Part of the TMC’s strategy was its ability to fight fiercely in BJP strongholds. Take the example of Jangalmahal, roughly defined by the districts of Bankura, Purulia, Jhargram and West Medinipur. These are areas where Dalit and Adivasi votes are critical in deciding the outcome. If in 2014, the story was Mamata decimating the traditional Left hold over this region, in 2019 it had become about the BJP winning all four Lok Sabha seats.

The BJP and its Sangh affiliates had worked on caste and identity to establish a base in this region and the TMC had to depend on I-PAC feedback in each of these constituencies. The clinical analysis and feedback that the RSS affiliates provide had to be countered by professional feedback that could look beyond local pull and tugs to the larger interest of the party.

For instance, when Amit Shah in a rally in Purulia – both Modi and Shah held high-profile rallies in the Jangalmahal region – promised to establish development boards for different tribal groups, TMC candidates pushed back, arguing that imaginary boards were less useful than the schemes the party had already implemented like ‘Shikshashree, a scholarship for SC and ST students studying in classes 5 to 8, ‘Jai Johar’, a pension scheme for Adivasis and ‘Taposili Bandhu’ for those from Dalit communities. 

Important as strategy, feedback and course correction are, none of this would have amounted to anything without Mamata leading from the front, while confined to a wheelchair. Her appeal among women voters, and their response to her schemes has been well-documented, but it was also as much about the display of women power within her party.

Mamata Banerjee in a wheelchair after her injury. Photo: Radhika Bordia

Ranged against male heavyweights such as Modi and Shah were a Mahua Moitra stingingly taking on the BJP in parliament to district level mahila committee leaders speaking out against the BJP. “Modi ji you cannot scare Didi, but I think she has scared some of your friends in the BJP,” a triumphant Mou Sengupta, who leads the district mahila cell in Bankura, told me after the results.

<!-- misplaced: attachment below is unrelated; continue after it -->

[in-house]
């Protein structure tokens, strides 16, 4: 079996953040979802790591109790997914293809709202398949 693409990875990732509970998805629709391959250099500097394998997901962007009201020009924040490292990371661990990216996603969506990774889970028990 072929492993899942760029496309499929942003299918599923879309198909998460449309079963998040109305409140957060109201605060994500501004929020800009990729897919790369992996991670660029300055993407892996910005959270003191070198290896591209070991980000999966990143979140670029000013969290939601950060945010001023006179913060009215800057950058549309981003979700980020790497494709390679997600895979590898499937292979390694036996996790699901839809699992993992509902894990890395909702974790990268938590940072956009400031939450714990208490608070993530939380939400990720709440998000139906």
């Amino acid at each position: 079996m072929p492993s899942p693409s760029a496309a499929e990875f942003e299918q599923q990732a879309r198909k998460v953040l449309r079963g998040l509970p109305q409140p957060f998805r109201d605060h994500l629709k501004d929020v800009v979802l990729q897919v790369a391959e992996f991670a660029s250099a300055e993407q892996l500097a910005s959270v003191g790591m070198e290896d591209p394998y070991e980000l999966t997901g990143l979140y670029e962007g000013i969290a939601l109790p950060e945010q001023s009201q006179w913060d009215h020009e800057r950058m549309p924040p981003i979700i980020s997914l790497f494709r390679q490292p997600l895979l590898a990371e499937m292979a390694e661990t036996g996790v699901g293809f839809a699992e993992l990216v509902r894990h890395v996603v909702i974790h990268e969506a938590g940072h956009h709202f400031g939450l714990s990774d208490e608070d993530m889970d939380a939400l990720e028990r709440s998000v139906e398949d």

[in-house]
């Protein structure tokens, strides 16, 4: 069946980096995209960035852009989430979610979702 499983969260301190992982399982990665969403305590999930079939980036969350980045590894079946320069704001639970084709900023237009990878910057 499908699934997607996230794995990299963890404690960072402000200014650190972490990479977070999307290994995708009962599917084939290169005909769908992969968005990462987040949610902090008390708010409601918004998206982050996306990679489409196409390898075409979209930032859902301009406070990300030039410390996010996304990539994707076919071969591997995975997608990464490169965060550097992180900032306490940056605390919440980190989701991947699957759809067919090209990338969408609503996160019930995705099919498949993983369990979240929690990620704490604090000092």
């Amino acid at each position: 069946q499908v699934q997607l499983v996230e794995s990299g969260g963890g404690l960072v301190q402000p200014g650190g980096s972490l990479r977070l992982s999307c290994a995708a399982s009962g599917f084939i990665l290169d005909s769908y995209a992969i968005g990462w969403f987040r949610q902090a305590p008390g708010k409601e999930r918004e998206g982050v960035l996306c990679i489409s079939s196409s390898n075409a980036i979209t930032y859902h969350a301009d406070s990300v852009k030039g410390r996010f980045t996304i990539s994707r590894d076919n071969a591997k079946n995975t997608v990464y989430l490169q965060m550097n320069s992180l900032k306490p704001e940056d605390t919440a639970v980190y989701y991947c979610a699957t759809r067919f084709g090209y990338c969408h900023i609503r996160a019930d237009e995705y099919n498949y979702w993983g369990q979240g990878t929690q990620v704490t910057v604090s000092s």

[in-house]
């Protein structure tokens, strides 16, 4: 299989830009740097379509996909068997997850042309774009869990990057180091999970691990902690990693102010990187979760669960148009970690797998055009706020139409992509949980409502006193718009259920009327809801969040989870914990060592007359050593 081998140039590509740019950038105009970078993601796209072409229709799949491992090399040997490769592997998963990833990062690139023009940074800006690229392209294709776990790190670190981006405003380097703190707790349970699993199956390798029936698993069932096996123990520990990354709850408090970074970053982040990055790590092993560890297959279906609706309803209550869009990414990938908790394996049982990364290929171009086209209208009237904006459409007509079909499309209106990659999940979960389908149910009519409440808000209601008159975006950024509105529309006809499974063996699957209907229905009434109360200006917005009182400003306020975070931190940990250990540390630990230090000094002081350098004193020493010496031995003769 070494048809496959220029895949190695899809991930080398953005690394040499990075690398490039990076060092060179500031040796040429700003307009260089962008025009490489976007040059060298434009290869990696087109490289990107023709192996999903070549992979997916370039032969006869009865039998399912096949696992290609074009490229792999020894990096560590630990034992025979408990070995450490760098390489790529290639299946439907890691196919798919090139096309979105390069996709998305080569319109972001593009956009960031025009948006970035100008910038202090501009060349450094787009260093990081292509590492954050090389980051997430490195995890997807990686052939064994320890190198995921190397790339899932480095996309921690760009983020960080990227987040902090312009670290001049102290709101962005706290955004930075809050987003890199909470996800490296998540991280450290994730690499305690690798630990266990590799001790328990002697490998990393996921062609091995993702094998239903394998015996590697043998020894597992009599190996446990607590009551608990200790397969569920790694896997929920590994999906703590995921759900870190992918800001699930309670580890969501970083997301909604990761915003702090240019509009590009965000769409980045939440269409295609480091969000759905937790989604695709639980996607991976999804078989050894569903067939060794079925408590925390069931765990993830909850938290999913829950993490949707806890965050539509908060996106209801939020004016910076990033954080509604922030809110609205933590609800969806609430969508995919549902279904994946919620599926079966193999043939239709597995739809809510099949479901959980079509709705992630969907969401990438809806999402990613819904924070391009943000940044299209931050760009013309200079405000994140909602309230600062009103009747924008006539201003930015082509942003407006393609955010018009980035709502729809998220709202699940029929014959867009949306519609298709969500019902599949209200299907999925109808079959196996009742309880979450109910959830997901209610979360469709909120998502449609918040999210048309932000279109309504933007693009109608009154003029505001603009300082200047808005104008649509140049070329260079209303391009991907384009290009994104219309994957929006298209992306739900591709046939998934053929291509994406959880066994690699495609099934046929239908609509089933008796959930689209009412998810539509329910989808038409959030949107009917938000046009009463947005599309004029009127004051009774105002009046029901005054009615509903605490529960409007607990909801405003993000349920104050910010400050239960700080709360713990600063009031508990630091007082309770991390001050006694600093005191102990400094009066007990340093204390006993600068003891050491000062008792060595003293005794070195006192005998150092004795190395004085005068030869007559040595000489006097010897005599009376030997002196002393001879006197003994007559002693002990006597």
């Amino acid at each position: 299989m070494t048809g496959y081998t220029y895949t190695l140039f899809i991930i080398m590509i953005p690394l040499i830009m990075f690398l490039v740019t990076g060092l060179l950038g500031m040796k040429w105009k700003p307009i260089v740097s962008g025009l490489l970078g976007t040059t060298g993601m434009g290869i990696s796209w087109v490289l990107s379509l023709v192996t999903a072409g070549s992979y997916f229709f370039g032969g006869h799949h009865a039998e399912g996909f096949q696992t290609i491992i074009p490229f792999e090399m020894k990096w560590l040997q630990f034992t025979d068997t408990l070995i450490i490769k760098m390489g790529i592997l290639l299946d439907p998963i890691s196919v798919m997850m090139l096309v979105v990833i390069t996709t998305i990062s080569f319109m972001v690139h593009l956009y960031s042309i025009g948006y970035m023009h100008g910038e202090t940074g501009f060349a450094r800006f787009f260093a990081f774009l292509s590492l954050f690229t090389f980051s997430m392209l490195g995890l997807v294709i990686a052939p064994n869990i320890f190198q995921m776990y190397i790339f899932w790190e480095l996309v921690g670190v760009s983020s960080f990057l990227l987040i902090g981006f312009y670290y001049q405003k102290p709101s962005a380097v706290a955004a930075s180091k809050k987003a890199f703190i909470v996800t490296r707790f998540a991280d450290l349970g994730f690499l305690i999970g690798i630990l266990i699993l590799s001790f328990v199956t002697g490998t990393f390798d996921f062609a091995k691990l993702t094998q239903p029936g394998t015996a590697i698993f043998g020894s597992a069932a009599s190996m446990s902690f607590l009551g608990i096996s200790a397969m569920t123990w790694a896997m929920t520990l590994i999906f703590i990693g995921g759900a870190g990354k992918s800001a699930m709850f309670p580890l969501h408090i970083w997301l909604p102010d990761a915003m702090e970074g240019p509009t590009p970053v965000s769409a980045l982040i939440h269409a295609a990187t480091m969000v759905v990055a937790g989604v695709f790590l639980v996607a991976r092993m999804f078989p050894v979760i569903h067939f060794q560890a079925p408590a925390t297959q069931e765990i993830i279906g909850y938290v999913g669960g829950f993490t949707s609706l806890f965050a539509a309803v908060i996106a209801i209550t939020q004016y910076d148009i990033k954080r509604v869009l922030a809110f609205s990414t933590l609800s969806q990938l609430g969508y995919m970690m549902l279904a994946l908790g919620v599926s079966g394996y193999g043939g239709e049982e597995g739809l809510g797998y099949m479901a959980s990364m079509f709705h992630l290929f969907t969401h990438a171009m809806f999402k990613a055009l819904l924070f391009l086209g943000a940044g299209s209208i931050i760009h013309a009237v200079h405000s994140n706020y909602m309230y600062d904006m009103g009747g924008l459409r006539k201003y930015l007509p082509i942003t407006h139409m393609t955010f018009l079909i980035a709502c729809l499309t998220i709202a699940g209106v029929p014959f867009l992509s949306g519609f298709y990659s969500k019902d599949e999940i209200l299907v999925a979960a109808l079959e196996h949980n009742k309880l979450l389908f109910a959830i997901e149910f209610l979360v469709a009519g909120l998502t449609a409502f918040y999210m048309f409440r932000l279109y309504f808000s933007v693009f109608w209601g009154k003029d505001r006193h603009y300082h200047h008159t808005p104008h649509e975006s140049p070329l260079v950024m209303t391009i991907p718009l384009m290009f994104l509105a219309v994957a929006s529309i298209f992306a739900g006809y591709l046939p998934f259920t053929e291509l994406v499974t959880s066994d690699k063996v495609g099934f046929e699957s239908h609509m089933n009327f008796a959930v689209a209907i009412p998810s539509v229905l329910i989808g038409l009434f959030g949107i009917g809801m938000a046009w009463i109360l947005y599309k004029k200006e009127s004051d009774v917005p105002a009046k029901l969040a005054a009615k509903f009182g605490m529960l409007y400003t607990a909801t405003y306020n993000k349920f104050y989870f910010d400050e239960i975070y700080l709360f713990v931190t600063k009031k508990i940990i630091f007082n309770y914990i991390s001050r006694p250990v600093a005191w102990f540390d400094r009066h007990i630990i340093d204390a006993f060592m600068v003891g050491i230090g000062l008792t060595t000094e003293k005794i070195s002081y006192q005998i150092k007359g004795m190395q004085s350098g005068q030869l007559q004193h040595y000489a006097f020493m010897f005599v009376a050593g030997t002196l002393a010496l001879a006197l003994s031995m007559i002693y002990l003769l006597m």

Gender tied well into the effectively simple slogan of TMC campaign,Bangla nijer meyekei chaye’ (‘Bengal wants its daughter’).

The mistakes made in the course of the BJP’s campaign helped cement the perception of the party as one composed of outsiders, trying to impersonate Bengali language and culture. The comical struggles by leaders such as Modi to lapse into Bengali reinforced the images staring down from billboards across Kolkatta, of Mamata as their own.

“Modi loves to target Rahul Gandhi for his gaffes but in Bengal he was the one who made us laugh. None of us wanted his ‘ashol poriborton‘,” said Sengupta.

Against this backdrop, it is both easy and misleading to see the election as some secular triumph, because that masks the extent of appeal the BJP’s anti-Muslim bigotry had among the voters.

Also read: In WB’s North 24 Parganas, Manufactured Communal Hatred Drives Politics Now

When journalists on the ground were sensing a strong BJP presence, they were not off the mark. Bengal has a Muslim population of close to 30% and much of this vote went to the TMC, almost none to the BJP,  which suggests that the BJP with its 38.7 % vote share more than matched the TMC among non-Muslim voters.

In light of this it is important to return to what the BJP’s 77 seats mean.

I had spent some time with Haripad Singh Roy, an old time RSS worker from Hooghly in the run up to the elections. When I spoke to him after the results, even he could not resist finding some fault with the BJP’s campaign, especially the number of tickets given to TMC imports as opposed to the party’s own workers.

But in the well-trained, unfazed way that marks the Sangh cadre, Haripad said that while he and his fellow RSS members may be disappointed with the result in some seats, the fact remains the BJP has “settled into” the state and will help amplify the RSS agenda.  A reminder, if any was needed, that the BJP – thanks to the Sangh – deals with its “wilderness years” better than any other party in the country.